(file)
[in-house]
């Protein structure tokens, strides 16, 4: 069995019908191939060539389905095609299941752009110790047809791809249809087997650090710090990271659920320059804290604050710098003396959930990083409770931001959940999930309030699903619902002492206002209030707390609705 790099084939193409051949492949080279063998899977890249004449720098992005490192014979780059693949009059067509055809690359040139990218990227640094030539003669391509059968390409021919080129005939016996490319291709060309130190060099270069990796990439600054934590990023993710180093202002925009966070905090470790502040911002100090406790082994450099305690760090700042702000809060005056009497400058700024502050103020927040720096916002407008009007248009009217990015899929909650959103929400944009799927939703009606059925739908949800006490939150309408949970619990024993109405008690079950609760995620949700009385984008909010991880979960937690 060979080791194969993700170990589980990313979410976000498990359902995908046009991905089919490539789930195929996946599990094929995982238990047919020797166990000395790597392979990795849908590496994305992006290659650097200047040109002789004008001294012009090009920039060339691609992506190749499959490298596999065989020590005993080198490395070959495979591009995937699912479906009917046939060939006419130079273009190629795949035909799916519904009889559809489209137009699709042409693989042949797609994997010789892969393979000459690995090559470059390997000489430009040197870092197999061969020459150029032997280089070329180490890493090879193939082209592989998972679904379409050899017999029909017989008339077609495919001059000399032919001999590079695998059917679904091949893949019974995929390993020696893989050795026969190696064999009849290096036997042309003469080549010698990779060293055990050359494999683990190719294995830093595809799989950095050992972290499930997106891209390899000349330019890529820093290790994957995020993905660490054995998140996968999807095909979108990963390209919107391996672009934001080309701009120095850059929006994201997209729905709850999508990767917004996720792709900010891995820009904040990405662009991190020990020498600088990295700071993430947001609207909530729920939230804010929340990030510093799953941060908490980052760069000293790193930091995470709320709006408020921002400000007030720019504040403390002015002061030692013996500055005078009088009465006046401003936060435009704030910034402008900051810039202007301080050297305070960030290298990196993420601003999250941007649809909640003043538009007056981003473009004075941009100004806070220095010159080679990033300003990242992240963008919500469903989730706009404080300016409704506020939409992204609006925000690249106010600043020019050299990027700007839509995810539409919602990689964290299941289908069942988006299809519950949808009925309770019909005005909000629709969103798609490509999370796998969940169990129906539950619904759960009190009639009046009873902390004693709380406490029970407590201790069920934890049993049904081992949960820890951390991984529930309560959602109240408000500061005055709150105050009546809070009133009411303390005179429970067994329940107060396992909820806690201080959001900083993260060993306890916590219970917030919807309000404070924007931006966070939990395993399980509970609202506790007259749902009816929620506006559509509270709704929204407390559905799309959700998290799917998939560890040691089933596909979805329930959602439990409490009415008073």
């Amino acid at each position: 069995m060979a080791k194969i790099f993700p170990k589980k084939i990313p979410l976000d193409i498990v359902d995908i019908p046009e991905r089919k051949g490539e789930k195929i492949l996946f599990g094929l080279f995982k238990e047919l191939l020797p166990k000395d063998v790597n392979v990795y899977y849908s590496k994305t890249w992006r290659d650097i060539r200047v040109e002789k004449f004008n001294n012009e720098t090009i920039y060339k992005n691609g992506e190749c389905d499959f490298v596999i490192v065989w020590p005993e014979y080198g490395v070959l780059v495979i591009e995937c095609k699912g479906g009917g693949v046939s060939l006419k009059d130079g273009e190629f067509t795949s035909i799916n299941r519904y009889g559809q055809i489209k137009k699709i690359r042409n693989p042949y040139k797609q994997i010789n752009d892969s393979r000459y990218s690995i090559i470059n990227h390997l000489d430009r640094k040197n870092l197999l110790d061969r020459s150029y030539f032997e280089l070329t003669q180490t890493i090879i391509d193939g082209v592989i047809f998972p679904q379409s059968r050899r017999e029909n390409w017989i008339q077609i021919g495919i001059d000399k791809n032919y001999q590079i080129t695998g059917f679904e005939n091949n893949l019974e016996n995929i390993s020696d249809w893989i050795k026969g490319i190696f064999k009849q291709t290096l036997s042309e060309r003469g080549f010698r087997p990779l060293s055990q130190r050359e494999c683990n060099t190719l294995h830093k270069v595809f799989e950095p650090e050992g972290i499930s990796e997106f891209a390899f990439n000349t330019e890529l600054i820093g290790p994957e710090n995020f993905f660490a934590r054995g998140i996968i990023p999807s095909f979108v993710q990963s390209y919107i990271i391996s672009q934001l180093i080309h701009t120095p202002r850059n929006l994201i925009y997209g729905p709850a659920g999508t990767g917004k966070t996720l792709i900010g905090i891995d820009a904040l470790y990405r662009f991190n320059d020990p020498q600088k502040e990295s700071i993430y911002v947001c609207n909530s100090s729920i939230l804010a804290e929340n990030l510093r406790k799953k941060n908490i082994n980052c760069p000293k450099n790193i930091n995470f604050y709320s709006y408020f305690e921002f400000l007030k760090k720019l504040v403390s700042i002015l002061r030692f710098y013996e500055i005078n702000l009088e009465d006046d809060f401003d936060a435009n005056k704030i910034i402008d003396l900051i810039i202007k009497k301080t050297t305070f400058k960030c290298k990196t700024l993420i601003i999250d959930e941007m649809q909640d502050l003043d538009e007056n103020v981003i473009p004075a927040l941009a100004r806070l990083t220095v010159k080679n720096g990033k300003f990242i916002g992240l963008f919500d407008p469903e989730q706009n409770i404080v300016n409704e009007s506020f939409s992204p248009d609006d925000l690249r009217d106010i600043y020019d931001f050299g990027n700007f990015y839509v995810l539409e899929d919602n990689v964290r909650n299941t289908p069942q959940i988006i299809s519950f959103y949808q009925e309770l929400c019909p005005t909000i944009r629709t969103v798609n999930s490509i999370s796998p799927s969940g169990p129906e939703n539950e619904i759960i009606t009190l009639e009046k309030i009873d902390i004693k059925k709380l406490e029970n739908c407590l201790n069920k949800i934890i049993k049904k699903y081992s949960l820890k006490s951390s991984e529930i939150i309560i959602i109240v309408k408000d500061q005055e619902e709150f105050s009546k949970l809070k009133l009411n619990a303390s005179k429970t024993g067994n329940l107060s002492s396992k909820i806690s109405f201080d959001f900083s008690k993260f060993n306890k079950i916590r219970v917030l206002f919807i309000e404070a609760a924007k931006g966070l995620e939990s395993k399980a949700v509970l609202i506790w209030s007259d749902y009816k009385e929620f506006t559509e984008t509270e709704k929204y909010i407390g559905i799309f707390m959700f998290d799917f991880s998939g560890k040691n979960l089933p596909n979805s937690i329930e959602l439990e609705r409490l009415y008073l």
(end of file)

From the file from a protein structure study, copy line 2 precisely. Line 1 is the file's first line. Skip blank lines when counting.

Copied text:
């Protein structure tokens, strides 16, 4: 069995019908191939060539389905095609299941752009110790047809791809249809087997650090710090990271659920320059804290604050710098003396959930990083409770931001959940999930309030699903619902002492206002209030707390609705 790099084939193409051949492949080279063998899977890249004449720098992005490192014979780059693949009059067509055809690359040139990218990227640094030539003669391509059968390409021919080129005939016996490319291709060309130190060099270069990796990439600054934590990023993710180093202002925009966070905090470790502040911002100090406790082994450099305690760090700042702000809060005056009497400058700024502050103020927040720096916002407008009007248009009217990015899929909650959103929400944009799927939703009606059925739908949800006490939150309408949970619990024993109405008690079950609760995620949700009385984008909010991880979960937690 060979080791194969993700170990589980990313979410976000498990359902995908046009991905089919490539789930195929996946599990094929995982238990047919020797166990000395790597392979990795849908590496994305992006290659650097200047040109002789004008001294012009090009920039060339691609992506190749499959490298596999065989020590005993080198490395070959495979591009995937699912479906009917046939060939006419130079273009190629795949035909799916519904009889559809489209137009699709042409693989042949797609994997010789892969393979000459690995090559470059390997000489430009040197870092197999061969020459150029032997280089070329180490890493090879193939082209592989998972679904379409050899017999029909017989008339077609495919001059000399032919001999590079695998059917679904091949893949019974995929390993020696893989050795026969190696064999009849290096036997042309003469080549010698990779060293055990050359494999683990190719294995830093595809799989950095050992972290499930997106891209390899000349330019890529820093290790994957995020993905660490054995998140996968999807095909979108990963390209919107391996672009934001080309701009120095850059929006994201997209729905709850999508990767917004996720792709900010891995820009904040990405662009991190020990020498600088990295700071993430947001609207909530729920939230804010929340990030510093799953941060908490980052760069000293790193930091995470709320709006408020921002400000007030720019504040403390002015002061030692013996500055005078009088009465006046401003936060435009704030910034402008900051810039202007301080050297305070960030290298990196993420601003999250941007649809909640003043538009007056981003473009004075941009100004806070220095010159080679990033300003990242992240963008919500469903989730706009404080300016409704506020939409992204609006925000690249106010600043020019050299990027700007839509995810539409919602990689964290299941289908069942988006299809519950949808009925309770019909005005909000629709969103798609490509999370796998969940169990129906539950619904759960009190009639009046009873902390004693709380406490029970407590201790069920934890049993049904081992949960820890951390991984529930309560959602109240408000500061005055709150105050009546809070009133009411303390005179429970067994329940107060396992909820806690201080959001900083993260060993306890916590219970917030919807309000404070924007931006966070939990395993399980509970609202506790007259749902009816929620506006559509509270709704929204407390559905799309959700998290799917998939560890040691089933596909979805329930959602439990409490009415008073």